STP596

    Analysis of Solids Using a Quadrupole Mass Filter

    Published: Jan 1976


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    Abstract

    The quadrupole mass analyzer for solids (QMAS) is ideally suited for multielement analysis because of the rapid scanning capabilities of its quadrupole mass filter, the high sensitivity inherent in the secondary ion mass spectroscopy (SIMS) technique, and an instrumental configuration which produces abundance sensitivities in excess of 105 to 1. These capabilities allow the elemental composition of solid specimens to be readily measured and permit the detection of contaminants and dopants on the surface as well as in the bulk of a specimen to be determined. A typical mass survey of a silicon specimen is shown and some of its features are discussed. Because of the correlation between the time of sputtering and the depth eroded into a specimen, multiple element in-depth profiles are also readily measured with QMAS. In-depth distributions of boron and phosphorus, both implanted and diffused into silicon, have been determined and are discussed. The effects of different specimen treatment histories are found to be reflected in the depth profiles obtained.

    In addition to depth profiling, the instrument has been used successfully for isotope ratioing. Work done with the lead isotopes indicates that the accuracy of the measured ratios is limited only by counting statistics. The accuracy of these analyses verifies that the instrument can be used routinely to analyze insulators. These studies also illustrate that spectral ion interferences can often be successfully treated by peak stripping techniques. In the same study, the analytical problems associated with possible mass discrimination and the ability to obtain quantitative elemental analyses have been investigated and the results compared with the ion microprobe mass analyzer (IMMA).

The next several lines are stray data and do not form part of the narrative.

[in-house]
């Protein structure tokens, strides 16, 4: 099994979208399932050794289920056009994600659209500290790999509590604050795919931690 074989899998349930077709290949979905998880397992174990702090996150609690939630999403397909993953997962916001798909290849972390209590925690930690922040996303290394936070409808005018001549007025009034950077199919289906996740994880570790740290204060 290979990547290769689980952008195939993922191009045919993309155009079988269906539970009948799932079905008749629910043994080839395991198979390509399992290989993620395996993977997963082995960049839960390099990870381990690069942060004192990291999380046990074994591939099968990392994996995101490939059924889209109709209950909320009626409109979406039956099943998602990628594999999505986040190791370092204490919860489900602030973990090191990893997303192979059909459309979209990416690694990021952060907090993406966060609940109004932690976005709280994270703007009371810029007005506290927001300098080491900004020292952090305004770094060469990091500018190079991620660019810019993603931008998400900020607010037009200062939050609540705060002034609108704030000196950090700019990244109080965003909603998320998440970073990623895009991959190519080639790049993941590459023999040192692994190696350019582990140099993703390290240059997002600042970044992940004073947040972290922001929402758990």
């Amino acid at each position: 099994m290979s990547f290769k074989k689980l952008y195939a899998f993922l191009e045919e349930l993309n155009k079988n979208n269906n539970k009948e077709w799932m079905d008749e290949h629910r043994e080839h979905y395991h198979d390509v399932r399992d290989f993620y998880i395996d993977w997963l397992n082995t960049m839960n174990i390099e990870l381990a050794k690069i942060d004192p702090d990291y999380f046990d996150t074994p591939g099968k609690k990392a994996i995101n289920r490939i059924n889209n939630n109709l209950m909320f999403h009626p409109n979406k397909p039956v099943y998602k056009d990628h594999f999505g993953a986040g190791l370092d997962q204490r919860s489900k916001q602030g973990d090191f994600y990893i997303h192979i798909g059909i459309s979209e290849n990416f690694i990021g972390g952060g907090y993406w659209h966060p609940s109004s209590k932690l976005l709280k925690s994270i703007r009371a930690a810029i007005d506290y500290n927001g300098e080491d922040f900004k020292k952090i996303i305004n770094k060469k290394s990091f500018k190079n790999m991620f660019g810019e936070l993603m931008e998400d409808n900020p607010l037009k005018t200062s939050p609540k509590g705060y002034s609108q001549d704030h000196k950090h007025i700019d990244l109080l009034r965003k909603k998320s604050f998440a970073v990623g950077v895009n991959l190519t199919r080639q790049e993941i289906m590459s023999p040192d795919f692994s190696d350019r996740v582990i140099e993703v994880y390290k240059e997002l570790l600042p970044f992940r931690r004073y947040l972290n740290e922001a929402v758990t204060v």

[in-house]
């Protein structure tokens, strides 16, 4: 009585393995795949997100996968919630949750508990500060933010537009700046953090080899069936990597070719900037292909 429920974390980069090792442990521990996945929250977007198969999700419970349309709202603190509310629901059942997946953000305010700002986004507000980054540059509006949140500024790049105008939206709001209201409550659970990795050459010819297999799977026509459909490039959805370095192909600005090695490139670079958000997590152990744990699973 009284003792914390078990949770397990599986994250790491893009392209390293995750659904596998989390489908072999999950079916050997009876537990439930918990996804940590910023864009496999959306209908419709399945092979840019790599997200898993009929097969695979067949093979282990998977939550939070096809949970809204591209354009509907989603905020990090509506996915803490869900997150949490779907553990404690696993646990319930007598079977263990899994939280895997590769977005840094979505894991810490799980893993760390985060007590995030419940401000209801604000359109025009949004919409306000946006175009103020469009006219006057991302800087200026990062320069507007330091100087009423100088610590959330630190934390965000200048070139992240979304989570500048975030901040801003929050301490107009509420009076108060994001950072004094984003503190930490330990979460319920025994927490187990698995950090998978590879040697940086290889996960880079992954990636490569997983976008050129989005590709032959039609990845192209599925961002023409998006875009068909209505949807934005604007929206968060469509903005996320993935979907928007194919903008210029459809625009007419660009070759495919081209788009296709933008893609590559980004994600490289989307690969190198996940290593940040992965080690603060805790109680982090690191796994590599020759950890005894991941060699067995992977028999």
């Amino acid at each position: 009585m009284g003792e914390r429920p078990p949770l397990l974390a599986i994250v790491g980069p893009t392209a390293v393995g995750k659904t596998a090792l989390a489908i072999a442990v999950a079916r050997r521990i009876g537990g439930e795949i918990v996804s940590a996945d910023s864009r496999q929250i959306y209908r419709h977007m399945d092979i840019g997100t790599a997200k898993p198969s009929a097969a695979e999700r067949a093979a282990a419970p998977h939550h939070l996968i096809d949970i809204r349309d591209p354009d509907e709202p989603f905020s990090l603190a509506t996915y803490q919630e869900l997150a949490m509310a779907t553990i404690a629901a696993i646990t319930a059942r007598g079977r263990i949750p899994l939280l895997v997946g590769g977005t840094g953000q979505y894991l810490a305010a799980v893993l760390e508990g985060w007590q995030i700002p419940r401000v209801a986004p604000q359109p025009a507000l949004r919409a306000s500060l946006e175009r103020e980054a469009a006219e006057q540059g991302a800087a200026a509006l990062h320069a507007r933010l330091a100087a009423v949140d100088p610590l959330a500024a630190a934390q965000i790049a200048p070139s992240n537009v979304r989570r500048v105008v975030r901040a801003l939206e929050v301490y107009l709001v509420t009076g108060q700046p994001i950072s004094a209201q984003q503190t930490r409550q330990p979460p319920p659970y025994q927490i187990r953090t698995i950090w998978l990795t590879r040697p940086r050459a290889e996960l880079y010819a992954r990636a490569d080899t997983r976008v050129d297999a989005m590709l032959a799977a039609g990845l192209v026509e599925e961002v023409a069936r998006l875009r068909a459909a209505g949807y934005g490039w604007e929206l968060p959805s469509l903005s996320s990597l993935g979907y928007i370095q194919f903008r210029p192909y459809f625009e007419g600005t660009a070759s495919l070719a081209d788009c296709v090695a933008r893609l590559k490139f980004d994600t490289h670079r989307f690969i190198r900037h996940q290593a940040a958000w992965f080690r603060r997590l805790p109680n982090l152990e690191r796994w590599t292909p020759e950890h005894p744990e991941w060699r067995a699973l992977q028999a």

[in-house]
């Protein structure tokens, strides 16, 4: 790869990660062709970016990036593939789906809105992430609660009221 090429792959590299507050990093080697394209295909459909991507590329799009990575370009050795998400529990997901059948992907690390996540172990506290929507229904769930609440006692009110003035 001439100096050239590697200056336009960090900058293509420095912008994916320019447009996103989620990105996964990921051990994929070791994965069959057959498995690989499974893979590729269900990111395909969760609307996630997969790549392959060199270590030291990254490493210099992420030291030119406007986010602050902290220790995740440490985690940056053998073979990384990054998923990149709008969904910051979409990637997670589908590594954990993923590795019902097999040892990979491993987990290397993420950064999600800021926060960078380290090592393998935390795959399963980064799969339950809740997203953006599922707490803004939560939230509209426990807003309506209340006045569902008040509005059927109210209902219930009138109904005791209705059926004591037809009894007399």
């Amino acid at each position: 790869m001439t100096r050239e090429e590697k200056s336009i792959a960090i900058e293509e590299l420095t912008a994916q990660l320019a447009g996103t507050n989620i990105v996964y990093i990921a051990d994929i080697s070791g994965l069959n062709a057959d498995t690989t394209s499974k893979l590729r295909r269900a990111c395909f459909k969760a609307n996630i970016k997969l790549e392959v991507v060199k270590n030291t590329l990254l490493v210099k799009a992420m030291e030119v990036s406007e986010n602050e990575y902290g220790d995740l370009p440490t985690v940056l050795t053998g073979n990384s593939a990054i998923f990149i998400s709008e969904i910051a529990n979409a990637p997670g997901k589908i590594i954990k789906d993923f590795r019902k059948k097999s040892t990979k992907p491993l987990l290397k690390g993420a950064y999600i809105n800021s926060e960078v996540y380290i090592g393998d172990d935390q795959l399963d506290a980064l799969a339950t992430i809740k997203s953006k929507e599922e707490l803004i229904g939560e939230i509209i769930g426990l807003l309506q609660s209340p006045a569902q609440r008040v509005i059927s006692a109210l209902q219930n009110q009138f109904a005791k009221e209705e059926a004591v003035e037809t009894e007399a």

Keywords:

    spectroscopy, analyzers, quadrupole mass filter, solids mass spectrometer, depth profiling, lead age dating, sputtering, isotope ratioing


    Author Information:

    Fralick, RD
    Senior scientist, scientist, and research scientist, Hasler Research Center, Applied Research Laboratories, Goleta, Calif.

    Roden, HJ
    Senior scientist, scientist, and research scientist, Hasler Research Center, Applied Research Laboratories, Goleta, Calif.

    Hinthorne, JR
    Senior scientist, scientist, and research scientist, Hasler Research Center, Applied Research Laboratories, Goleta, Calif.


    Paper ID: STP39067S

    Committee/Subcommittee: E42.05

    DOI: 10.1520/STP39067S


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